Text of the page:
[CCWG-ACCT] Updated Proposal Documents Available for Review
Brett.Schaefer at heritage.org
Mon Feb 22 21:03:30 UTC 2016
This reminds me. In Buenos Aries, Larry Strickling observed,
“As I listen to the discussions of membership models, separability, budget reviews and the like, I am struck by the fact that this community goes through cycle after cycle of putting its own people on the board and then stops trusting them to act in the interest of the multistakeholder model. I am puzzled by the fact that the discussion to date has not asked why it is that community leaders go from prophet to pariah simply by joining the ICANN board. And I am worried that until the community solves this issue, all the other accountability tools will fall short of delivering the outcomes the community wants.”
As I remember, this aside got a lot of applause from the Board. Unfortunately, the actions of the Board over the past week provide a strong illustration as to why this distrust exists and perseveres.
We may not be able resolve the trust issue as Larry recommended we do, but we can make sure that the Board is accountable. We should not take steps to weaken the checks on the Board in the current proposal.
Jay Kingham Senior Research Fellow in International Regulatory Affairs
Margaret Thatcher Center for Freedom Davis Institute for National Security and Foreign Policy
The Heritage Foundation
214 Massachusetts Avenue, NE
Washington, DC 20002
From: accountability-cross-community-bounces at icann.org [mailto:accountability-cross-community-bounces at icann.org] On Behalf Of Mueller, Milton L
Sent: Monday, February 22, 2016 3:48 PM
To: Paul Rosenzweig
Subject: Re: [CCWG-ACCT] Updated Proposal Documents Available for Review
This is the most disturbing thing about the latest board intervention. Clearly, the board is still laboring under the mentality of the pre-reform ICANN, in which the board had completely unchecked power (other than by the NTIA exercising a nuclear option) to dictate outcomes regardless of the bottom up process. The board apparently has learned nothing about why these accountability reforms were necessary and has not internalized the attitudinal changes required to insstitutionalize a more accountable and balanced environment.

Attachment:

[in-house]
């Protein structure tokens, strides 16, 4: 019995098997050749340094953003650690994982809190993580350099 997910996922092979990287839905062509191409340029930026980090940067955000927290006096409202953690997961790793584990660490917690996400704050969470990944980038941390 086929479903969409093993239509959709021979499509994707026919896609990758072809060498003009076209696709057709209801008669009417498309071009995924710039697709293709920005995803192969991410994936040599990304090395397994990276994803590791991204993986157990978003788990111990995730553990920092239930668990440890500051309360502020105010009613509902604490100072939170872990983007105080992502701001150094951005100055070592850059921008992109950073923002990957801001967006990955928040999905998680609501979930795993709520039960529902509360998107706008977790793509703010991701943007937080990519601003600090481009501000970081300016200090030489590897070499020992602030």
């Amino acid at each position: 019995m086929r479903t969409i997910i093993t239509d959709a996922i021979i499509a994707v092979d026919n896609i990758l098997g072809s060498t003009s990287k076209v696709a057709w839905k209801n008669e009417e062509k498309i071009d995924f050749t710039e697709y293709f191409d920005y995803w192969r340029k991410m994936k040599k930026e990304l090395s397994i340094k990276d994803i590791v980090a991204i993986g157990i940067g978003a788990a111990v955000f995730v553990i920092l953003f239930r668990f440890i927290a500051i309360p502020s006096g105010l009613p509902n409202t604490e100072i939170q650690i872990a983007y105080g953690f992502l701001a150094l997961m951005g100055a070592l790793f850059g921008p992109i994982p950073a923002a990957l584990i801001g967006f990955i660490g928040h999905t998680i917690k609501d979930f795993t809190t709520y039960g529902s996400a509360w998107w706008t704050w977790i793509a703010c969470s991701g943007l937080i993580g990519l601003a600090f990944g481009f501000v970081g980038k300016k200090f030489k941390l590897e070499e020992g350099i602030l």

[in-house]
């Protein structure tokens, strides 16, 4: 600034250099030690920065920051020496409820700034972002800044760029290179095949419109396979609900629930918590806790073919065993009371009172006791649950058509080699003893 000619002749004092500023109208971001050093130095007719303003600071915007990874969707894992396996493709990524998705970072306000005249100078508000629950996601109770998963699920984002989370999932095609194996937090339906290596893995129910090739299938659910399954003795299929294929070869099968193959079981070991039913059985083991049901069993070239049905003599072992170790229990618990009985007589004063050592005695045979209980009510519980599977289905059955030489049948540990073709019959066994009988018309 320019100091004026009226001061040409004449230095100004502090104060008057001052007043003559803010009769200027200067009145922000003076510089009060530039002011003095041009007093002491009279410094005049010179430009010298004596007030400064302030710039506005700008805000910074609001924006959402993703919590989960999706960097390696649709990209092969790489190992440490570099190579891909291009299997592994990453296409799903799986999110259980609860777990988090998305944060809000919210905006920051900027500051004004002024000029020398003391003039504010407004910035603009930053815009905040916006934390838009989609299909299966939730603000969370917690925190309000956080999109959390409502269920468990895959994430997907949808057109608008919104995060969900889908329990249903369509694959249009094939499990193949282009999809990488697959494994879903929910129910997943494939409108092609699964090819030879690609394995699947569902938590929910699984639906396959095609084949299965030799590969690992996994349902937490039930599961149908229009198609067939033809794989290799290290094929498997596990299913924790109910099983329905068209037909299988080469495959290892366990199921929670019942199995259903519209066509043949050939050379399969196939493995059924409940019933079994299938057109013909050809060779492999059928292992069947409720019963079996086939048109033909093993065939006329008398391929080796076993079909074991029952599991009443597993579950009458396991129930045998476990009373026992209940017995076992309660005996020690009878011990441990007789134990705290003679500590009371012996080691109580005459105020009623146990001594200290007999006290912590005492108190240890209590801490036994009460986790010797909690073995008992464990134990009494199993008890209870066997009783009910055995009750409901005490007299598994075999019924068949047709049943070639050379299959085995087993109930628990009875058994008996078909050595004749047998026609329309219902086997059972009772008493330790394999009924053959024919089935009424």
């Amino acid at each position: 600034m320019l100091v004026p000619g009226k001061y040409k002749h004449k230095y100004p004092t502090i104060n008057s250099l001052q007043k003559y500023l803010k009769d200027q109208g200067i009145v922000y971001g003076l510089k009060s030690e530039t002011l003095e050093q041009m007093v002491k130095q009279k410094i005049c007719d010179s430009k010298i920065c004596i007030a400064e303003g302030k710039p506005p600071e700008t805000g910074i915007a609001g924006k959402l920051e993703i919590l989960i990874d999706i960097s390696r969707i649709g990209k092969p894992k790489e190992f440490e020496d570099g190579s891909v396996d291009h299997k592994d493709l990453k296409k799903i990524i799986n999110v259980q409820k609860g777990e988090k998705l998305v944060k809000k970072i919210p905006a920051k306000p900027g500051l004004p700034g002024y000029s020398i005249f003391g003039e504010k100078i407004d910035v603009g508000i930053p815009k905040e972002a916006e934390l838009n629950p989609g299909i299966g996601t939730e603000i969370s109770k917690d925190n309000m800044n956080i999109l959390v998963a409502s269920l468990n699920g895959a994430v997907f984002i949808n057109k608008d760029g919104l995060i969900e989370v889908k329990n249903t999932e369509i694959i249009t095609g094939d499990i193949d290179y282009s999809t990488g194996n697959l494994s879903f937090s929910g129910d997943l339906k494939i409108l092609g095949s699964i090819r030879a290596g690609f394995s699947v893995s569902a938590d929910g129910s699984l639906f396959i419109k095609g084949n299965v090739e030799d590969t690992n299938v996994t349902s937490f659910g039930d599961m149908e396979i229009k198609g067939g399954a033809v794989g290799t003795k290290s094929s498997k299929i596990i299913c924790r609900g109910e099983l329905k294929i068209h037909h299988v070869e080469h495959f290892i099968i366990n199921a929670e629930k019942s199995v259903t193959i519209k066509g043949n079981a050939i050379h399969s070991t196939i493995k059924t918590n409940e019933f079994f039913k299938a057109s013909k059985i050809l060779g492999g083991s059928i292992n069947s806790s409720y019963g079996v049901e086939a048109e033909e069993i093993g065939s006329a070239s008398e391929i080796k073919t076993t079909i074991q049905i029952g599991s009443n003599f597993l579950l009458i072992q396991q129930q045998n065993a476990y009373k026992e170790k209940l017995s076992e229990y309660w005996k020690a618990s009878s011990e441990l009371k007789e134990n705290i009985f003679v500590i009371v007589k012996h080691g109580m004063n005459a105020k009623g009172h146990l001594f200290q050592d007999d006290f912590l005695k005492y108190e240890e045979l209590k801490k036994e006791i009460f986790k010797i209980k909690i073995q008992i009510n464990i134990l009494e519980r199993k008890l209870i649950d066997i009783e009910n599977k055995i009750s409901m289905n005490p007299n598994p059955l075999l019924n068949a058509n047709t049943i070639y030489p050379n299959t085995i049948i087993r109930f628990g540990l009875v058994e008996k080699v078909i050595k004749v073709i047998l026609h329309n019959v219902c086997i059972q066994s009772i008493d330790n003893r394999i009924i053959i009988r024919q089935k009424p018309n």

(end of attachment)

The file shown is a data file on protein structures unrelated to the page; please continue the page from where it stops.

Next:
If the board’s attitude about this has not changed, and they are still assuming that _in this process_ they can unilaterally dictate change, then it is not clear whether the reforms will work. It looks like the board forces us to constantly battle them in a highly conflict-prone process – and then wonders why people don’t trust them.
Second, and more importantly, this is really a procedural test of the community. If it cannot take, defend, and enforce a decision (whether an edge case or more significant) against the Board’s abuse of the process then it leaves me with little confidence that =any = of the accountability measures we have identified are going to be effective. It takes fortitude to call a hierarchy to account. If we don’t have it now, we are unlikely ever to have it.
paul.rosenzweig at redbranchconsulting.com<mailto:paul.rosenzweigesq at redbranchconsulting.com>
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